In what may be the first signs of a major shift in security, WhiteHat and FireEye in the past couple of weeks have announced product liability protection for their security customers.
While the two vendors are taking different approaches to liability protection, the underlying theme is offering organizations who buy their products and services some guarantee of financial protection in the wake of a data breach. WhiteHat has enhanced its full-refund warranty guarantee policy for its Sentinel Elite Web vulnerability assessment service by doubling breach loss coverage to $500,000. FireEye, meantime, has obtained US Department of Homeland Security certification of its Multi-Vector Virtual Execution engine and its Dynamic Threat Intelligence cloud offering under the agency's SAFETY Act program, which protects its customers from lawsuits and other litigation in the wake of a major cyberattack.
Several security experts long have touted the concept of security- and other software vendors offering product liability protections to shield users from the fallout of exploited bugs in those products, or failures of them to catch attacks. Dan Geer, CISO for nonprofit In-Q-Tel, most recently called for legal measures that force software makers to accept liability responsibility for vulnerabilities.
WhiteHat Security first rolled out its warranty program last August, guaranteeing a full refund if it misses a bug that leads to a customers' website getting hacked. It initially offered up to $250,000 in breach loss coverage, a figure that it has now doubled. WhiteHat's customers are required under the policy to fix the bugs it finds, and if they suffer a breach via a bug WhiteHat missed, they get their money back, plus coverage of up to $500,000 in losses from the attack. No WhiteHat customers have filed claims as yet under the warranty program.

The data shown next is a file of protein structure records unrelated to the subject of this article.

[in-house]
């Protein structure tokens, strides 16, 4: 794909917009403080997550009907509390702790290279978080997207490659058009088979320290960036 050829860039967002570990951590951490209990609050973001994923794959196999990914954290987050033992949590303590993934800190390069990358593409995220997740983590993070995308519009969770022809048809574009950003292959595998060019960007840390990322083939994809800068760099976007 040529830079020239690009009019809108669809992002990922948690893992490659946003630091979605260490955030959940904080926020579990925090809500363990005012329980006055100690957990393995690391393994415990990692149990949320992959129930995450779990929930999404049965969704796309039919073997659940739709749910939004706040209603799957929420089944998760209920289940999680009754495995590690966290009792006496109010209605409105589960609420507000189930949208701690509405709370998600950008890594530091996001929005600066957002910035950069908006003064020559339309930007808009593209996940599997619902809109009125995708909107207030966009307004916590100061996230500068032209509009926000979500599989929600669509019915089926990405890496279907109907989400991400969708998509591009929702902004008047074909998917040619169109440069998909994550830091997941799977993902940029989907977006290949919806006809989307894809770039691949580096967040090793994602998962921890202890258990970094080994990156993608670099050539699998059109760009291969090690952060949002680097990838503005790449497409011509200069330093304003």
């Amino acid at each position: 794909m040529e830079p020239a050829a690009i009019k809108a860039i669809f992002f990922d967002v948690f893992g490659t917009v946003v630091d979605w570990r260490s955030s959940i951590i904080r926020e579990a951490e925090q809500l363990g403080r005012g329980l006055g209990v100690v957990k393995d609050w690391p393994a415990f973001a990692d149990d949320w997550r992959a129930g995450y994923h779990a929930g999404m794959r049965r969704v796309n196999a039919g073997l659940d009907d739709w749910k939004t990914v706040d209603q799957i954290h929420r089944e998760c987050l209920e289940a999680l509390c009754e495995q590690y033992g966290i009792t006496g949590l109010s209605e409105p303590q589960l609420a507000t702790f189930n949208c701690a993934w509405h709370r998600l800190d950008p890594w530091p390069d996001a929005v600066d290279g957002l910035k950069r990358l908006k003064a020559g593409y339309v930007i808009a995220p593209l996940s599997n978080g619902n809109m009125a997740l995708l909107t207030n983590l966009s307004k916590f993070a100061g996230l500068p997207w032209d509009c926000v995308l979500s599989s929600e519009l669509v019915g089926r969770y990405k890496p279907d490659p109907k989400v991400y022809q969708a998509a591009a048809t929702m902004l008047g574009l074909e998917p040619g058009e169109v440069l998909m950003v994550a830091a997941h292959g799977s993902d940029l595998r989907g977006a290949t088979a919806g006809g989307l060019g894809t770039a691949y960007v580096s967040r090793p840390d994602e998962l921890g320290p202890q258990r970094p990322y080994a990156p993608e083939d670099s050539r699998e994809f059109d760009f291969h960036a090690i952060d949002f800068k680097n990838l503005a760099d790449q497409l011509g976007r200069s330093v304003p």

Jeremiah Grossman, founder of WhiteHat, says the timing is right for security product guarantees, and he is urging other security vendors to do the same. "Also, the tipping point for me is watching the growth rate for cybersecurity insurance," which current makes up about one-third of security spending, he says.
"So cyber insurance has one-third of the pie. Customers are not approaching a point of spending that on pure downside protection. This is a big missed opportunity for information security," he says.
Grossman got the inspiration for security guarantees after a conversation with his father a few years ago. His dad asked whether WhiteHat's Web vulnerability assessment service was like insurance, and that struck a chord with Grossman. "I said, 'Not really. Our job is to protect our customers,'" Grossman recalls of the conversation. "That stuck with me: we're [security vendors] not accountable for those we purport to protect."
FireEye, meanwhile, is the first major cybersecurity firm to be certified under DHS's SAFETY Act, which was originally created in 2002 by the DHS to foster anti-terrorism technology development and protects both the vendors and customers of those technologies from legal threats in the wake of attacks. One of the first security vendors to attain certification under the Act was MorphoTrust USA, a document authentication vendor. To date, the certification has not been well-known in the cybersecurity realm.
If FireEye Multi-Vector Virtual Execution engine and Dynamic Threat Intelligence customers suffer a cyberattack, they are protected from lawsuits or legal claims that ensue, provided that the DHS Secretary deems the attack damaging and harmful economically or with the intent to cause harm.
Brian Finch, outside counsel to FireEye, says while it's up to DHS to define the attack, major cybercriminal hacks could indeed fall into that category. "It provides a number of procedural defenses to FireEye as a vendor and its customers" in the wake of a major attack, he says.
FireEye general counsel and senior vice president Alexa King says the SAFETY Act certification offers the company's customers another level of protection. The certification process itself is "incredibly rigorous," King says.
"It took us almost a year," she says. "It's not for the faint of heart. Not all technologies [from vendors] are going to make it through" the vetting process by the DHS, she says.
One of the big protections it offers is relief from unnecessary litigation. "A lot of claims [for breaches] are baseless," Finch notes. "This manages to help limit some of the really expansive litigation out there."
Any legal claims filed related to MVX or DTI would be "limited" or "dismissed" for FireEye customers, and FireEye itself would be exempt from any "applicable" litigation associated with the certified products, the company said.
[The SAFETY Act can offer a layer of legal protection for cyber security vendors, providers, and enterprise security policies in the wake of an attack, an attorney says. Read DHS Anti-Terrorism Program Could Provide Cyberattack Liability Protection.]
Both WhiteHat and FireEye say their liability offerings also give them a value-add in their markets, and go hand-in-hand with cybersecurity insurance policies.